Germany is one of the largest and most central countries in Europe, and it's been a classic backpacker's destination for yonks. Home of giant bratwurst sausages, sleek and powerful luxury automobiles (and incredible roads to complement them), and Bavarian beers by the stein, every corner of the land offers something just a little bit different. All connected by an efficient train network, that runs on time to-the-second, in that grand tradition of German efficiency. Just don't mention the war!
Collin is a Scotsman who's been living in Spain for the past 3 years, where he works as a high-school English teacher. I met Collin on my flight to Madrid this morning, while sitting in the departure lounge during the delay. Collin says that he flies with Ryanair all the time, but he admits: "I hate them, they're absolute bastards... I just can't stop booking flights with them, 'cause they're so damn cheap!" Good to have some company, amidst the never-ending delays and the chaotic scene that was this morning's flight.
This morning was my first-ever experience with Ryanair, Europe's favourite and most dodgy discount airline. I thought the easyJet flight was basic; but it was nothing compared to this. Flying with Ryanair is a joke, end of story. They're cheap, they're no-frills, and they get you there. It's best not to think about the rest.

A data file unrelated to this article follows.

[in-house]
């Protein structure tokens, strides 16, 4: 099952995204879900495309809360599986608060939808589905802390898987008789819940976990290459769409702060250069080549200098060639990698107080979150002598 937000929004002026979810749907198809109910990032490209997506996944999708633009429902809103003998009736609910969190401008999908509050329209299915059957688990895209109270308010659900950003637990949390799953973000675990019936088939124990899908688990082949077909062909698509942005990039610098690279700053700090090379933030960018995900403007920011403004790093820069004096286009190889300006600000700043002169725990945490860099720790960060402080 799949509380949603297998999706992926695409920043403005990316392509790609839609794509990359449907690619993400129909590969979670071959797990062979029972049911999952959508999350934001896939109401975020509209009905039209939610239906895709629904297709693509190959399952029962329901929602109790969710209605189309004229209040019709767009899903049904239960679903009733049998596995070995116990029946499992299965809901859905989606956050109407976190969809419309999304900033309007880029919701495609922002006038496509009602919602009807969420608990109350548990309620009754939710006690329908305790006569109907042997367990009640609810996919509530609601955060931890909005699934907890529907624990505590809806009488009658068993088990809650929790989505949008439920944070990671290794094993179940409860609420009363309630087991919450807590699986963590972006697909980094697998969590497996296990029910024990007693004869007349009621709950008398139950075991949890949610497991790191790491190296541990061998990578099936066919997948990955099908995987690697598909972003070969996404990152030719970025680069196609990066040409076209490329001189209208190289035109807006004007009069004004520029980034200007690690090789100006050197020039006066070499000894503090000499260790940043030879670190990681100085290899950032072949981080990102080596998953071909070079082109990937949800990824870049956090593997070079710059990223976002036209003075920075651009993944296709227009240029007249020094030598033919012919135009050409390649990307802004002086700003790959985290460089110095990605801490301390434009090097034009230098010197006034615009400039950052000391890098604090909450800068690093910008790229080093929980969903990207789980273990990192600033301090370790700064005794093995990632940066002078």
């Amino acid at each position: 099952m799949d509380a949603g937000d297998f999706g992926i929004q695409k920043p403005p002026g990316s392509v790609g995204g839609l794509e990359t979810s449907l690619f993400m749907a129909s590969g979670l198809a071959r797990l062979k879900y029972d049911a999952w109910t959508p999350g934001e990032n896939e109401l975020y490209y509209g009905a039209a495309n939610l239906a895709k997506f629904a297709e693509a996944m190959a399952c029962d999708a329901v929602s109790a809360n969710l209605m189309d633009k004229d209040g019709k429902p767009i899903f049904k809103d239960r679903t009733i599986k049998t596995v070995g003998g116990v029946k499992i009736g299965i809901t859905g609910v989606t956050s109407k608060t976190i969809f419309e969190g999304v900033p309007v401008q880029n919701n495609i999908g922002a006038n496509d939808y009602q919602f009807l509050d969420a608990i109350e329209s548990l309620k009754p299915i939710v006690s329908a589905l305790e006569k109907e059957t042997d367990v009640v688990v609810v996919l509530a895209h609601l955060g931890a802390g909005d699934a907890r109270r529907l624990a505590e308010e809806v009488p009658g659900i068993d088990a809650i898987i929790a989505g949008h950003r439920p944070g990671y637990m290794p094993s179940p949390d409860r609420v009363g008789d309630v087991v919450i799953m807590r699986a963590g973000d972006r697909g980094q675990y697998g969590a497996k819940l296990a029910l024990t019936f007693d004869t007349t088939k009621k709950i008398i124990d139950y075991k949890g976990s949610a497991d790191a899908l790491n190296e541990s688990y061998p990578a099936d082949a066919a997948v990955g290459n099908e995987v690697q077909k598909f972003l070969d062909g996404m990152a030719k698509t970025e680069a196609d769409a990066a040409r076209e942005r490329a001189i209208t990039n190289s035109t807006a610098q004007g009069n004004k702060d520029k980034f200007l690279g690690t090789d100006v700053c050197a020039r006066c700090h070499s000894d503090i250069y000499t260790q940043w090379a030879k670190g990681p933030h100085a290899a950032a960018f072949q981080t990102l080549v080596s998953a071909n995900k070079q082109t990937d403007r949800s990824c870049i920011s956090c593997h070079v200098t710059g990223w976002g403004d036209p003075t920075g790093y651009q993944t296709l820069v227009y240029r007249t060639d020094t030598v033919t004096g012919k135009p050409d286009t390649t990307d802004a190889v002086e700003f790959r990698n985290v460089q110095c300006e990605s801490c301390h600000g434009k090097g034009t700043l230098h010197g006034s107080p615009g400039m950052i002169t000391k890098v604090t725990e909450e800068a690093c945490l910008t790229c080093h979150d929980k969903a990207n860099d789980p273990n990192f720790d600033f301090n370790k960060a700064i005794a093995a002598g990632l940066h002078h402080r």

I didn't have long to spend in Frankfurt — just tonight — and I made it a quiet one. I did a little bit of shopping in the area around Frankfurt Hbf (central station): it's a seedy and unattractive red-light area; but it's also packed with numerous indistinguishable cheap variety stores, where I was able to finish off some of the things that I still hadn't replaced since losing them (e.g. new headlamp, new combination padlocks). The free pasta dinner at Stay and Learn was good: and I met an interesting Brazilian guy over dinner, as well as a big group of Italian students (mainly girls), with whom I had a nice shmooze. Other than that, it was just a bit of online time — I met a random Peruvian girl at the cafe down the road — and then off to bed, in preparation for tomorrow's early start.
Hostels really don't get much more conveniently located than Stay and Learn: it's across the road from the train station! It seems that the owners of this hostel are prepared to admit the truth: Frankfurt's a big boring city, and most people only come here in order to make some kind of transport connection (generally a flight). I guess that, due to its name, many people also stay in Frankfurt in order to learn some German — because there's nothing else to do here :P. Considering that it's in big commercial Frankfurt, I found Stay and Learn to be surprisingly fun and colourful, for the one night that I was here. The common room upstairs is very friendly, and the free all-you-can-eat dinner (on some nights) is not to be missed.